People go on and on about Miguel Cabrera..well Belle was at least as good as Cabrera during his peak.

  16. #291
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    Quote Originally Posted by willshad View Post
    Belle's 1994 numbers over a 162 game season:
    148 runs, 222 hits, 53 doubles, 55 HR, 154 RBI , .357 , .438 .714
    That would have been a season to remember.
    “There can be no higher law in journalism than to tell the truth and to shame the devil.” – Walter Lippmann

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    The wind scatters the leaves on the ground, but the live timber
    Burgeons with leaves again in the season of spring returning.
    So one generation of men will grow while another dies." - Homer

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  17. #292
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    Quote Originally Posted by 1905 Giants View Post
    That would have been a season to remember.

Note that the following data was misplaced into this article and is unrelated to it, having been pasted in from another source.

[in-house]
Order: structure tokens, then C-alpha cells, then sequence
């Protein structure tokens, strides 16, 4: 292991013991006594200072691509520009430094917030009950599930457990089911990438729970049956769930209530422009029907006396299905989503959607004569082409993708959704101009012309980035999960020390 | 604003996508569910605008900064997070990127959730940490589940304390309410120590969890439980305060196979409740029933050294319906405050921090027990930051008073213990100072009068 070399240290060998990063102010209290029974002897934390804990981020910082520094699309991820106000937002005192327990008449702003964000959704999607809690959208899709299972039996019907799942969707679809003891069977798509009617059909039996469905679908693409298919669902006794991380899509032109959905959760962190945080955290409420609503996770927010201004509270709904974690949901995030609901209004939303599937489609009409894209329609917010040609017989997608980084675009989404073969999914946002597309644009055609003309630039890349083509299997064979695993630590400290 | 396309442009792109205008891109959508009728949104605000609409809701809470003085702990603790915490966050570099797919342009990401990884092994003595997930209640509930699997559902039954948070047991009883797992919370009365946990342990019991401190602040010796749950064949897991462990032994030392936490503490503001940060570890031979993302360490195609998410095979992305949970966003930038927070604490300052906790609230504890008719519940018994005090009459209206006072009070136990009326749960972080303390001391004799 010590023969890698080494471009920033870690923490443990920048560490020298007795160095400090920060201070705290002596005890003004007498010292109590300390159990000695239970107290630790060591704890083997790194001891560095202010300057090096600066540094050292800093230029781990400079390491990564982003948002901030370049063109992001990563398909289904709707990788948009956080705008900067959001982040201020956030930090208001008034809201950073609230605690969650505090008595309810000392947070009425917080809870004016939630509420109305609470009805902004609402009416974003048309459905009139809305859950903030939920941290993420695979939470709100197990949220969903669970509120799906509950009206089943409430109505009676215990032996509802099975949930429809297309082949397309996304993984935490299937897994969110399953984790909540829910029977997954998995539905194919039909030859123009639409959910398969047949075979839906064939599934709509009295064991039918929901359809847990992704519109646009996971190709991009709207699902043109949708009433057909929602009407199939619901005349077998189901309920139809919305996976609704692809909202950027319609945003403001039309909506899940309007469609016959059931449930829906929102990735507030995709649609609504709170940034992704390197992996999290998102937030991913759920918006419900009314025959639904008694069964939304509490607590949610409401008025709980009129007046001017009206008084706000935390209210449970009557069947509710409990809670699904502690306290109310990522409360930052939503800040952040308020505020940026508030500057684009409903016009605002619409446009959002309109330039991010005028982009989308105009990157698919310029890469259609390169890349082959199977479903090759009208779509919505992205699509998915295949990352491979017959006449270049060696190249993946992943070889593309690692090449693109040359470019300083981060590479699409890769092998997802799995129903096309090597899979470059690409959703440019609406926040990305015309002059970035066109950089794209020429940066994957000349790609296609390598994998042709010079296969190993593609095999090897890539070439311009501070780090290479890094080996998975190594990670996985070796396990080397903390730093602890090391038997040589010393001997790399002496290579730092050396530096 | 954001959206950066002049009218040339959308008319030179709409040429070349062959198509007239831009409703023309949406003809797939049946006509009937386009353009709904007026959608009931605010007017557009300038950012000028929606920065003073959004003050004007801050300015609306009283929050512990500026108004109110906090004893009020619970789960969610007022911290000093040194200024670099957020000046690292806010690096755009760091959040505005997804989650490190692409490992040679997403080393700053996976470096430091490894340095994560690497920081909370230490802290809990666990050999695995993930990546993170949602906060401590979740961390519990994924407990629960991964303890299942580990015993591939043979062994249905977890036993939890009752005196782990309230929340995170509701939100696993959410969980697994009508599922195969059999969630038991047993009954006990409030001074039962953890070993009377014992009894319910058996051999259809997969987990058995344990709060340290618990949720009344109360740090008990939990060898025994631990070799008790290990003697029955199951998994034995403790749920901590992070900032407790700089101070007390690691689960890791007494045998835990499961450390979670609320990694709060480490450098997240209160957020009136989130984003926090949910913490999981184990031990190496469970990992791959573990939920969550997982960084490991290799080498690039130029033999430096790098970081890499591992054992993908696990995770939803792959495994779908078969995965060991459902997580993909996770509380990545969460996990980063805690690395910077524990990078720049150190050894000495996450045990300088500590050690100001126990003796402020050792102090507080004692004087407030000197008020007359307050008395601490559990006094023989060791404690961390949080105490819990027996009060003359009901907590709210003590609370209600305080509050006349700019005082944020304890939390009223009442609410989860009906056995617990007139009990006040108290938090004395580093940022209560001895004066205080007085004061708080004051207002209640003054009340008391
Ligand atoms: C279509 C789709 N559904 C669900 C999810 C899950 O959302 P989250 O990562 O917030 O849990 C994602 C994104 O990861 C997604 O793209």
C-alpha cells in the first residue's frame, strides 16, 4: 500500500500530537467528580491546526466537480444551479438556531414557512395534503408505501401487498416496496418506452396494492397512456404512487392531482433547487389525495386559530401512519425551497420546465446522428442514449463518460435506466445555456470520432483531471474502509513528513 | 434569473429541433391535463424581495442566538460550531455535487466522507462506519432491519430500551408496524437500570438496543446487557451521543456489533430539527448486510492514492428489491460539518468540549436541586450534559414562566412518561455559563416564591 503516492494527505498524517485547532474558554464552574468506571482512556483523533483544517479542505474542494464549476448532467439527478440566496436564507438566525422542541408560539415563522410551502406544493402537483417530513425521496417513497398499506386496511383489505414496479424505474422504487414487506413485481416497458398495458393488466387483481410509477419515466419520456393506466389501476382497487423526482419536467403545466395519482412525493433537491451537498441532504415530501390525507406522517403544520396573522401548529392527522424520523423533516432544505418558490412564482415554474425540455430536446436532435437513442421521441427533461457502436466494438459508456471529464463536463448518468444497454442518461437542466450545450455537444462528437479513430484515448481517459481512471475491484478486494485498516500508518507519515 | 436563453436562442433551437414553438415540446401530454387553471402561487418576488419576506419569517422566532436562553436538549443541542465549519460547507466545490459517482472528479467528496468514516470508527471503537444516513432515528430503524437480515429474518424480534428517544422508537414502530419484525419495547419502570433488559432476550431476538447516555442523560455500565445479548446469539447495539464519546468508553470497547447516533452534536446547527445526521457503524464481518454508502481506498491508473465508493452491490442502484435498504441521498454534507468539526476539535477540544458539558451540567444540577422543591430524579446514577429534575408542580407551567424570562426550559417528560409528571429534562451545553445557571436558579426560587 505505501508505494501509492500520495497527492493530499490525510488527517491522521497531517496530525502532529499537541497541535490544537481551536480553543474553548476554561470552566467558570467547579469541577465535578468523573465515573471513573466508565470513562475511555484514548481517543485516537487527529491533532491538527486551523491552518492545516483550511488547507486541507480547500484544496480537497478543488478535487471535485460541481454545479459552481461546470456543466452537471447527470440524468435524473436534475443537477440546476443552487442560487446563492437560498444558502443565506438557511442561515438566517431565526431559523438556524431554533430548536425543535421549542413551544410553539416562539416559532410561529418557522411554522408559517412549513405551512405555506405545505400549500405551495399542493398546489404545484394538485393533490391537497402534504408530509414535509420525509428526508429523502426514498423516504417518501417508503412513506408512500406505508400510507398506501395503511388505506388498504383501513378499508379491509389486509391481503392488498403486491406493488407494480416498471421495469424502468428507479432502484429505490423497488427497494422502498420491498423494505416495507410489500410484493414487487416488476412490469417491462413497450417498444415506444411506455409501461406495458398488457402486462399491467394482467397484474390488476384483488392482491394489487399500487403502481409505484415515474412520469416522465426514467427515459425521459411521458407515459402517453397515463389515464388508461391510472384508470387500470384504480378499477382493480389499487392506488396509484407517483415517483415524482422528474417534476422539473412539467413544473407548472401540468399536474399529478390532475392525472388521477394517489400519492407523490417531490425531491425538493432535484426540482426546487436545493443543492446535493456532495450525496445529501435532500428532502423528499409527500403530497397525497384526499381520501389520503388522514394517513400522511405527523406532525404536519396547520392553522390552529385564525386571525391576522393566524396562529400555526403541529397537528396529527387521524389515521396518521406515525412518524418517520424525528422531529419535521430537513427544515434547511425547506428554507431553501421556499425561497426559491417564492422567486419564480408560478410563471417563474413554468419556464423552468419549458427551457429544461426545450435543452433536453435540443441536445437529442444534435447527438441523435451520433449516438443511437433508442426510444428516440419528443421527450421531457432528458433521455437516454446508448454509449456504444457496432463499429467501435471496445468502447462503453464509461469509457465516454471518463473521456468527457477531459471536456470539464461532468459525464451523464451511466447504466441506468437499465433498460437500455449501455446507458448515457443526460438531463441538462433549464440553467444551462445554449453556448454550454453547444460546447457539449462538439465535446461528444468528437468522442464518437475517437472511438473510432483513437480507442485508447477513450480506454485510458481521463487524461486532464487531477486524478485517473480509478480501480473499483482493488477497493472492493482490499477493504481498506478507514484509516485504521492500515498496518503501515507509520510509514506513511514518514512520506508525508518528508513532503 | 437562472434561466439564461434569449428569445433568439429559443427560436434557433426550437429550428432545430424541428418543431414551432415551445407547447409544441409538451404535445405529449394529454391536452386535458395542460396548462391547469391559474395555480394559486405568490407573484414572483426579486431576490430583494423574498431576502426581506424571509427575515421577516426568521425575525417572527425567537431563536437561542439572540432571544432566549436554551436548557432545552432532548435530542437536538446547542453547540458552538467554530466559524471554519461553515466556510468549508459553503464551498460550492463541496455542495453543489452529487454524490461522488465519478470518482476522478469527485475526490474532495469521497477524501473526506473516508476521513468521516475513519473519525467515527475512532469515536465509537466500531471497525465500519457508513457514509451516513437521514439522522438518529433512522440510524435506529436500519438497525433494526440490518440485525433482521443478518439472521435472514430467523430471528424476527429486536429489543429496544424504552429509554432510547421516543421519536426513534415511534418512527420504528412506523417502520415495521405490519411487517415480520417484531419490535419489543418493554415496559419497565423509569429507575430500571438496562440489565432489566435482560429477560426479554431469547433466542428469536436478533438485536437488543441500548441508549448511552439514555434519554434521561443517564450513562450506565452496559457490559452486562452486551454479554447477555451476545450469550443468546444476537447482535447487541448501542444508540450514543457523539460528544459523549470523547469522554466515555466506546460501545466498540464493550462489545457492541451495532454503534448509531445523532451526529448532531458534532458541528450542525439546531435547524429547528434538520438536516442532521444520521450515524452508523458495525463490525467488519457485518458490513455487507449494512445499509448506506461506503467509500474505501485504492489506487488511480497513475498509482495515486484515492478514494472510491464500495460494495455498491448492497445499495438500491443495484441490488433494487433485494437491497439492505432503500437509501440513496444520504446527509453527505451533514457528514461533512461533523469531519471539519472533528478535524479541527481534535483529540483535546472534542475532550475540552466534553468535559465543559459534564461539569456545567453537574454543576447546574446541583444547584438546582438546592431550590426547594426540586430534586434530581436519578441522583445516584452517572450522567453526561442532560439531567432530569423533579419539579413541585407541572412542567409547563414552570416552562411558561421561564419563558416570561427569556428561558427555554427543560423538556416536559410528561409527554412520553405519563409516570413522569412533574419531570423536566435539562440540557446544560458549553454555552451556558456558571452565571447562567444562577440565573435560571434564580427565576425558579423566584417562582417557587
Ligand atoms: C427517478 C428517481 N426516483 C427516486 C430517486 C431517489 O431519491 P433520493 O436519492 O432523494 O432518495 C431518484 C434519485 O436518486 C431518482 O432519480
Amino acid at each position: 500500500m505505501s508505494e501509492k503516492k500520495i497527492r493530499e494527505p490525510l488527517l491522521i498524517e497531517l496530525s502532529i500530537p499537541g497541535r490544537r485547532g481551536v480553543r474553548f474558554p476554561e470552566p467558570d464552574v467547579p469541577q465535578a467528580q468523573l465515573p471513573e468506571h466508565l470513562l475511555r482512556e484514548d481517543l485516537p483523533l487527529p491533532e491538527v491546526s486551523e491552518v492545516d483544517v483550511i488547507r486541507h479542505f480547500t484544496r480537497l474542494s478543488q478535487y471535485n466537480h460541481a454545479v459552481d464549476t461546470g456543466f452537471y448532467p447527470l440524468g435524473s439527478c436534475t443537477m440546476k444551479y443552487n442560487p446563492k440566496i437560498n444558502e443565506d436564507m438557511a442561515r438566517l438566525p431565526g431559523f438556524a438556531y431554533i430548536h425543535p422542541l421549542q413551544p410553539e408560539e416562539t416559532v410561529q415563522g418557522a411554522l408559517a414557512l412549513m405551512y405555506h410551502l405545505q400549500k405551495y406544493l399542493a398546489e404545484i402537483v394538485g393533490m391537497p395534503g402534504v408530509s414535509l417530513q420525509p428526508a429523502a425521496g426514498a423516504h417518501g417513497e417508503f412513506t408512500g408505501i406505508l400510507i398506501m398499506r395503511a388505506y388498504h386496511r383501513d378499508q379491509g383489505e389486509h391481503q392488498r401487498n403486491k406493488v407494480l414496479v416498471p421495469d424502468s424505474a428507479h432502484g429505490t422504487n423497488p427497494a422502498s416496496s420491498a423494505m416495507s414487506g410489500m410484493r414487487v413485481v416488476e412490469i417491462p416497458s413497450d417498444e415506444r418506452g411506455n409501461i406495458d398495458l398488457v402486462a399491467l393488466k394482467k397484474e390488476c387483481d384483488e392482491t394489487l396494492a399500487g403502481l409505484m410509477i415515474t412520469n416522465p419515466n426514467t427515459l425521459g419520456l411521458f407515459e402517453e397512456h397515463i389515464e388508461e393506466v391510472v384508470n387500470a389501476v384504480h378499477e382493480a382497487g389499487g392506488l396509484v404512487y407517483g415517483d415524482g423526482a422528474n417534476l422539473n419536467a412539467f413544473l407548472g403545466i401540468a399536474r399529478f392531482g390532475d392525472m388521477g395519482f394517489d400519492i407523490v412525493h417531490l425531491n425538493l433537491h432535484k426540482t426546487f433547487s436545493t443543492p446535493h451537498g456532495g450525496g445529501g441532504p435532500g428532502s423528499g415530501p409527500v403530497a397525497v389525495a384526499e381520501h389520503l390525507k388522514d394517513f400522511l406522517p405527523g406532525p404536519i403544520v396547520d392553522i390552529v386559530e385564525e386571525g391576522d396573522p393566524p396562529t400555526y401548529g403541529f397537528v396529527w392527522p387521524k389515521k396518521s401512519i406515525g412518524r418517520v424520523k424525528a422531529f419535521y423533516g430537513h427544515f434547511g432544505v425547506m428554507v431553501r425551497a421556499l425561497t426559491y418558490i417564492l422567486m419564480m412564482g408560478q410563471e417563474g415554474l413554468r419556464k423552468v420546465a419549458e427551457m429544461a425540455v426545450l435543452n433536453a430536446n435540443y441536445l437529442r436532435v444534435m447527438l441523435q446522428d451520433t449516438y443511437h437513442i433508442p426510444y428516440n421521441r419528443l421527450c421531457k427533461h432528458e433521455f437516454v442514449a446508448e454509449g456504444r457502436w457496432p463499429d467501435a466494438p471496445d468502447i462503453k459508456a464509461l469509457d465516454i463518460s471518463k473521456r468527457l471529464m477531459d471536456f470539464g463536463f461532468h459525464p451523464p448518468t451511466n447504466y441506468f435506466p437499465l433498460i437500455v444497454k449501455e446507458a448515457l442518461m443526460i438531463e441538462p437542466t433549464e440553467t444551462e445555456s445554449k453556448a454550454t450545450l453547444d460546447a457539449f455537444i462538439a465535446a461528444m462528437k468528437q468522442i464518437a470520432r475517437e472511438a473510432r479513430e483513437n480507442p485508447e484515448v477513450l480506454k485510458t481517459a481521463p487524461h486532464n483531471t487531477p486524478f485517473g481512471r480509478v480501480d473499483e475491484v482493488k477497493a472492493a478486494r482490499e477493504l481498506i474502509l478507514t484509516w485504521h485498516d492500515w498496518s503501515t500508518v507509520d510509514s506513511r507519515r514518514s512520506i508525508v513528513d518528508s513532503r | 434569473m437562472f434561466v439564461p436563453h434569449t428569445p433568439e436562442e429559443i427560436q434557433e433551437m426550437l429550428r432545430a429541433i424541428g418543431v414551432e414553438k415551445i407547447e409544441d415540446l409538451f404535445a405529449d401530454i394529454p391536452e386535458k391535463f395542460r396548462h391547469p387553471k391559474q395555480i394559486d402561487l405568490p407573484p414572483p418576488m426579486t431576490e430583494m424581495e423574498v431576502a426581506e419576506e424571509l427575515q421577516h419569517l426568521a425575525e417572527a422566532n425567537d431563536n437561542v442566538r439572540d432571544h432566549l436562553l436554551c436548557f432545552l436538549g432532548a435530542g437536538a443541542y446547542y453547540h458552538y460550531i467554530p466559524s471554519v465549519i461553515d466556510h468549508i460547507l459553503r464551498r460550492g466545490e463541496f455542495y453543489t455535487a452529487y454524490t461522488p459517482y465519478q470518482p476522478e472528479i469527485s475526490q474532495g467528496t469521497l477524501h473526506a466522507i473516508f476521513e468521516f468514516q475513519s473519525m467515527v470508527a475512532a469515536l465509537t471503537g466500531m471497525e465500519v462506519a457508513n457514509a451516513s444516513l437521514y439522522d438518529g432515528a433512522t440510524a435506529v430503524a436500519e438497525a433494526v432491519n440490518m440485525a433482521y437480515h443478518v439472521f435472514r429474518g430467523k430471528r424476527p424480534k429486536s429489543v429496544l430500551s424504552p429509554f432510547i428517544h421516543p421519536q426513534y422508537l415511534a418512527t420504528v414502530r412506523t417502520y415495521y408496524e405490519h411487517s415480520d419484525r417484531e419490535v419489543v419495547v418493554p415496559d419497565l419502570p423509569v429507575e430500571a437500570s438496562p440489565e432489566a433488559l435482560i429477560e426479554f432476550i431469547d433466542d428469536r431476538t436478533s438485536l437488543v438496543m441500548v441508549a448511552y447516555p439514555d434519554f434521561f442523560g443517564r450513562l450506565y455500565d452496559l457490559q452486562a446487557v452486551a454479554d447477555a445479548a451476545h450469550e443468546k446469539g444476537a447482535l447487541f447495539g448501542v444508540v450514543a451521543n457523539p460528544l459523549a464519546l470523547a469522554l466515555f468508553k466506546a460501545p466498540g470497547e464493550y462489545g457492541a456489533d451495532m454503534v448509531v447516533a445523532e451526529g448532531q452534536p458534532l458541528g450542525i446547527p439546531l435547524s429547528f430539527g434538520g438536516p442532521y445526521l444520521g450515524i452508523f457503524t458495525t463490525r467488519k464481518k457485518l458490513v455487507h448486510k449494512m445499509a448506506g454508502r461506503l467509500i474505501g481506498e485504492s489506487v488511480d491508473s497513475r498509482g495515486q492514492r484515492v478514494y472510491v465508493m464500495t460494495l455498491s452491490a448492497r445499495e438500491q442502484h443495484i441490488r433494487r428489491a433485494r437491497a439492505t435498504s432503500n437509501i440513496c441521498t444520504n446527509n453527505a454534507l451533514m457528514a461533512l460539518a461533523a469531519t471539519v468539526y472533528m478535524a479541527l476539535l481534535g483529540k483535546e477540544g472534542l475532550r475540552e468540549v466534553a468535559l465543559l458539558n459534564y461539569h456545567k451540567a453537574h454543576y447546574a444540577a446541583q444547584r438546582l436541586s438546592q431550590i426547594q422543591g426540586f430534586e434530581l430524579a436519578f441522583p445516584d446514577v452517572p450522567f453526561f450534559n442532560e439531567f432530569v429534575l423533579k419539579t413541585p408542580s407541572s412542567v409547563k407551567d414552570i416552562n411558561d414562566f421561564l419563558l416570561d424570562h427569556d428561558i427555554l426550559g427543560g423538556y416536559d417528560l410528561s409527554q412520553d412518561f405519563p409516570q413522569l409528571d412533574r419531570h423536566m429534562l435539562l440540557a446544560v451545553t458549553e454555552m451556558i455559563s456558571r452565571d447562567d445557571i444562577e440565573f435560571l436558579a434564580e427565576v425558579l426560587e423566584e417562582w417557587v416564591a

Im wondering if the strike cost Belle the HOF. How much would it have helped his case to have put together the best 'clean' hitting season of the last 50+ years? Of course. Thomas may well have been battling him for that title the very same year.
    Last edited by willshad; 09-05-2013 at 11:50 PM.

  18. #293
    Quote Originally Posted by willshad View Post
    Im wondering if the strike cost Belle the HOF. How much would it have helped his case to have put together the best 'clean' hitting season of the last 50+ years? Of course. Thomas may well have been battling him for that title the very same year.
    His career still would have been short. His relationship with the press still would have been poision.
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  19. #294
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    The more I look at the numbers, the more I think that belle probably has the best non-steroid hitting peak, if not the longest, since the days of Williams and Mantle.